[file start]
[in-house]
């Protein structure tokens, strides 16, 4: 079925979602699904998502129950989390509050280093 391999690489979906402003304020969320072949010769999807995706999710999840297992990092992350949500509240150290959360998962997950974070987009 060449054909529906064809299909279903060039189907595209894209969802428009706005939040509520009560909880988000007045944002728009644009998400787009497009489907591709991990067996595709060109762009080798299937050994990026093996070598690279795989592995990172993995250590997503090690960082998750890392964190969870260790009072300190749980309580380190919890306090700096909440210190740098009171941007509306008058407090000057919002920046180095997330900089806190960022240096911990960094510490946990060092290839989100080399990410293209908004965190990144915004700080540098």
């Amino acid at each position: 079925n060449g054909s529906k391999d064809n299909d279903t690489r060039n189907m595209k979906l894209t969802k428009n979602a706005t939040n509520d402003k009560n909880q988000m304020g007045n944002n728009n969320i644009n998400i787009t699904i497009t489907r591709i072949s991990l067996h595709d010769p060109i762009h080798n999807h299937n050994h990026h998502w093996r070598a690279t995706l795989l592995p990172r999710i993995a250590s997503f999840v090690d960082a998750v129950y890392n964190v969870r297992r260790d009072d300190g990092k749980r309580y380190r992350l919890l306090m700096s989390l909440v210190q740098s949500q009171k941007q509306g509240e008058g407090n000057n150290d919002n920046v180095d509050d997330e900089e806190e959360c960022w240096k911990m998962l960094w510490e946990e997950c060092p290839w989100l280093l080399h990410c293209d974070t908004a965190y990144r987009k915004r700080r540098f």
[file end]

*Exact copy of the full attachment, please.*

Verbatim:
[in-house]
């Protein structure tokens, strides 16, 4: 079925979602699904998502129950989390509050280093 391999690489979906402003304020969320072949010769999807995706999710999840297992990092992350949500509240150290959360998962997950974070987009 060449054909529906064809299909279903060039189907595209894209969802428009706005939040509520009560909880988000007045944002728009644009998400787009497009489907591709991990067996595709060109762009080798299937050994990026093996070598690279795989592995990172993995250590997503090690960082998750890392964190969870260790009072300190749980309580380190919890306090700096909440210190740098009171941007509306008058407090000057919002920046180095997330900089806190960022240096911990960094510490946990060092290839989100080399990410293209908004965190990144915004700080540098």
């Amino acid at each position: 079925n060449g054909s529906k391999d064809n299909d279903t690489r060039n189907m595209k979906l894209t969802k428009n979602a706005t939040n509520d402003k009560n909880q988000m304020g007045n944002n728009n969320i644009n998400i787009t699904i497009t489907r591709i072949s991990l067996h595709d010769p060109i762009h080798n999807h299937n050994h990026h998502w093996r070598a690279t995706l795989l592995p990172r999710i993995a250590s997503f999840v090690d960082a998750v129950y890392n964190v969870r297992r260790d009072d300190g990092k749980r309580y380190r992350l919890l306090m700096s989390l909440v210190q740098s949500q009171k941007q509306g509240e008058g407090n000057n150290d919002n920046v180095d509050d997330e900089e806190e959360c960022w240096k911990m998962l960094w510490e946990e997950c060092p290839w989100l280093l080399h990410c293209d974070t908004a965190y990144r987009k915004r700080r540098f």